Further, the Philippines is the largest U.S. recipient of assistance in Asia. The US Agency for International Development (USAID) has facilitated more than $5 billion in infrastructure investments since 2013, and among the many educational, health, and economic development projects USAID has implemented on the ground are small and medium enterprise loans and banking for Mindanao.
The Philippines has reciprocated this relationship. In 2013 and 2015, Pew’s America’s Global Image survey revealed that the Philippine public had an overwhelmingly favorable view of the United States (85 percent and 92 percent, respectively). Among the numerous security activities that the two nations undertake together is the aptly named annual exercise Balikatan, meaning “shoulder-to-shoulder” in Tagalog. Given recent Chinese assertiveness in the South China Sea, the United States has been a staunch supporter of Philippine sovereignty, voicing strong support for the arbitral tribunal ruling that favored the Philippines against China to uphold international rule of law.
Yet Duterte seems minutes away from throwing this partnership down the drain. His open antagonism brings Duterte closer to an edge beyond which it will be difficult to operationalize the alliance during his tenure in office.
Philippine officials are now scrambling to mollify their headstrong leader’s words. Defense Secretary Delfin Lorenzana has voiced clear support of the U.S. mutual defense treaty and the acting mayor of Zamboanga, the Mindanao city where U.S. troops are stationed, has referenced the humanitarian assistance provided by U.S. forces (although he also conceded that he intends to respect the will of his president). It seems everyone outside of the president’s office seem to want to carry on the partnership as is.
Miraculously, the United States continues to clearly signal its willingness to continue its relationship with the Philippines despite the ruckus – a testament to the sturdy relationship the two countries (perhaps more importantly, the two peoples) have built over decades of cooperation. President Obama tactfully dismissed Duterte’s offensive remarks and chalked them up to his “colorful character.” President Obama has also proven willing to express regret about the egregious loss of life in wartime (viz., Hiroshima) and transforming wartime mistakes into new opportunities for aid and cooperation (viz., Laos). Yet this patience will not last forever.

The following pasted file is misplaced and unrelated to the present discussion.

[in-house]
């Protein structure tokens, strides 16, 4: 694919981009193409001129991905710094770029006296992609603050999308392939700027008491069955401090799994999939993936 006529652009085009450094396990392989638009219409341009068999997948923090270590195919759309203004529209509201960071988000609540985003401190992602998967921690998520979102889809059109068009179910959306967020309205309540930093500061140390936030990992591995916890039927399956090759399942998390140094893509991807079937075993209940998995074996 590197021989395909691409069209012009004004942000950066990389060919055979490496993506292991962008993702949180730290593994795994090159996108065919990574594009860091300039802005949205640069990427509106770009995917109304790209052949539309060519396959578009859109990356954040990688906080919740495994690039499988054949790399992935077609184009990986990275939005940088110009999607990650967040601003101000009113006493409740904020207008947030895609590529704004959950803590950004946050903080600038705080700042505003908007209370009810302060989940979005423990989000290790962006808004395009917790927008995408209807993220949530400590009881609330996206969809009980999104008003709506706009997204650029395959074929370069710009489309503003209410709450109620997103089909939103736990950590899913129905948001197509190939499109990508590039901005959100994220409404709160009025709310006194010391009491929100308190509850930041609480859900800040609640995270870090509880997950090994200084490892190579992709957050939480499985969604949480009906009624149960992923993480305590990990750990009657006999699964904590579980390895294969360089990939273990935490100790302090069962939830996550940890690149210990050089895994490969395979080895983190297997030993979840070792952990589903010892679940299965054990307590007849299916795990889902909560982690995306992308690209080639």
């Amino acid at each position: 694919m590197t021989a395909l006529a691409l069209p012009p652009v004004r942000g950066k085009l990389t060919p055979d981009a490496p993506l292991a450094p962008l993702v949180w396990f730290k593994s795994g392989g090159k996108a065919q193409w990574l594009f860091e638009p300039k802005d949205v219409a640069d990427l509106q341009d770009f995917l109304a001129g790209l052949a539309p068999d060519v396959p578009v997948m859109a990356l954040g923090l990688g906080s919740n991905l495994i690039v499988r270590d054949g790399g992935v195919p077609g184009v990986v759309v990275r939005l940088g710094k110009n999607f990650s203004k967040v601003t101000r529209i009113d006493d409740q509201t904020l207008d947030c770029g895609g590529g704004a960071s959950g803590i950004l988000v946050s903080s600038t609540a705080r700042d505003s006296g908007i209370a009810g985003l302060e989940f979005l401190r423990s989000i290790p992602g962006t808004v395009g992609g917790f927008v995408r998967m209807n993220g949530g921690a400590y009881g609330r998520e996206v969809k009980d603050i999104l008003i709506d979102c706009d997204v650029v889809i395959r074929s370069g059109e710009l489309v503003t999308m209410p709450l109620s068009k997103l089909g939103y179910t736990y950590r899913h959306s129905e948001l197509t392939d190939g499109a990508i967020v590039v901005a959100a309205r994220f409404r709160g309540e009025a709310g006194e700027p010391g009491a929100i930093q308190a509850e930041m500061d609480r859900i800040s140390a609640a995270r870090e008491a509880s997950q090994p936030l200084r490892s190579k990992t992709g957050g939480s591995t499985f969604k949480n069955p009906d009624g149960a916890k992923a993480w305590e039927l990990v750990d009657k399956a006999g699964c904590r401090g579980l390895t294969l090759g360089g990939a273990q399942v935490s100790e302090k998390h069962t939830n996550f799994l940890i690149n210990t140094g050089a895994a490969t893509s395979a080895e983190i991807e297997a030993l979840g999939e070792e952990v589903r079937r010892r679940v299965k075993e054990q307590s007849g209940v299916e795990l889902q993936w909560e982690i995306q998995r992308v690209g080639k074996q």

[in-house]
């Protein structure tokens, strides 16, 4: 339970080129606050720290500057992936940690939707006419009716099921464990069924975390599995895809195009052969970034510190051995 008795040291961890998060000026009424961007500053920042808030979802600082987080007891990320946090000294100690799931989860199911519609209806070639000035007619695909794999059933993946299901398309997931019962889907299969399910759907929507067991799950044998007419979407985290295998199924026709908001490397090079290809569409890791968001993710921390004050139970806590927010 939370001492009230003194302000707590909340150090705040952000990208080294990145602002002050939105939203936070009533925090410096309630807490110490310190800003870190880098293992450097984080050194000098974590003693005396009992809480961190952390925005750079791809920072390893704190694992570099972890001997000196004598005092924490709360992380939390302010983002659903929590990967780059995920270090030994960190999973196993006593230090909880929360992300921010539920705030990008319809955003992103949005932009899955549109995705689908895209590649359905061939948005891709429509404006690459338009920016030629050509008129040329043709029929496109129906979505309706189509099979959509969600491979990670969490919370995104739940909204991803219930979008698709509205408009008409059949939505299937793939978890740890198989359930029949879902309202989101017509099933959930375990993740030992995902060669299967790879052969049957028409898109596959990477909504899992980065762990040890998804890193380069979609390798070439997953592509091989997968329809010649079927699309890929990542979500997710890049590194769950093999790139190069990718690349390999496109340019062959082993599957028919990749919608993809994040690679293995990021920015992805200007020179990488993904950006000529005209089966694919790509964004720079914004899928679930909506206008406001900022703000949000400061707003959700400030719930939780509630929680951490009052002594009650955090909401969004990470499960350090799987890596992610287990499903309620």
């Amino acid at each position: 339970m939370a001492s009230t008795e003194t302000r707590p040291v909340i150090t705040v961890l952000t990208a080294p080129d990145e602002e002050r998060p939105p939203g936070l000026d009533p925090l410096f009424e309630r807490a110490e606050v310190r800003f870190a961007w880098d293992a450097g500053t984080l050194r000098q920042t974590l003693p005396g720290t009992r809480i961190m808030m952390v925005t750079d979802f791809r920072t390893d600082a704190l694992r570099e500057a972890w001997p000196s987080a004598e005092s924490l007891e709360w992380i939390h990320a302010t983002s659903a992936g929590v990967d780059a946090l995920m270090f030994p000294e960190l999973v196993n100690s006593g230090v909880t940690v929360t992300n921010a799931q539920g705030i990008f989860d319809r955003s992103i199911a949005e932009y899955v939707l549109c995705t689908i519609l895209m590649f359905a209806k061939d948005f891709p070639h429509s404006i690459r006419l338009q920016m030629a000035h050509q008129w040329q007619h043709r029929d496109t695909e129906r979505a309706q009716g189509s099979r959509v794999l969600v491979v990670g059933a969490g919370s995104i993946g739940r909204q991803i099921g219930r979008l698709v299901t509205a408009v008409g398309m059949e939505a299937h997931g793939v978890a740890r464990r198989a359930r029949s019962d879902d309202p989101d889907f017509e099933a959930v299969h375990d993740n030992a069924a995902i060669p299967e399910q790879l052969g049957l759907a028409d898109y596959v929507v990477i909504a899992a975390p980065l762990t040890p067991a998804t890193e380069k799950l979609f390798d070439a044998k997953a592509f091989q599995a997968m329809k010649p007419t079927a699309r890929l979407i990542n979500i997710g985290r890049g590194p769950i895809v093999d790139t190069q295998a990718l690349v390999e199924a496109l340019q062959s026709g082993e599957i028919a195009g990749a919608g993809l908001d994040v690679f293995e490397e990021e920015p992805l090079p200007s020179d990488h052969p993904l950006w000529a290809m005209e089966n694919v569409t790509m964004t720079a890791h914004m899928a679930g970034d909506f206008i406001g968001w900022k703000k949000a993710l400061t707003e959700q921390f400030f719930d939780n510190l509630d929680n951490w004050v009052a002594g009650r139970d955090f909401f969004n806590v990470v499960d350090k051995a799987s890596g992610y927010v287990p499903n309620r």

Cronin is available for interviews. To arrange an interview, please contact Neal Urwitz at firstname.lastname@example.org or 202-457-9409.
More from CNAS
PodcastIndo-Pacific Futures – Critical technology
Elsa Kania joins the National Security Podcast to discuss the technologies that have become critical to national security and how they’re going to shape the region over the co...
By Elsa B. Kania
VideoTaliban Terror: How Can US Support Afghanistan?
Will Afghan forces will be able to hold on to the Taliban terrorism and how long? Lisa Curtis, shares her thoughts on the ways the U.S. can support of Afghanistan. Watch the ...
By Lisa Curtis
CommentaryThe United States Can’t Afford the Brutal Price of Chinese Solar Panels
Buying Chinese solar panels to reduce emissions is like using gas to put out a fire....
By Henry Wu
VideoAs the U.S. Withdraws All Remaining Troops from Afghanistan, the Taliban Advances
Col (Ret.) Christopher Kolenda, Adjunct Senior Fellow at CNAS, speaks to Jim Sciutto about the withdrawal of troops from Afghanistan....
By Christopher D. Kolenda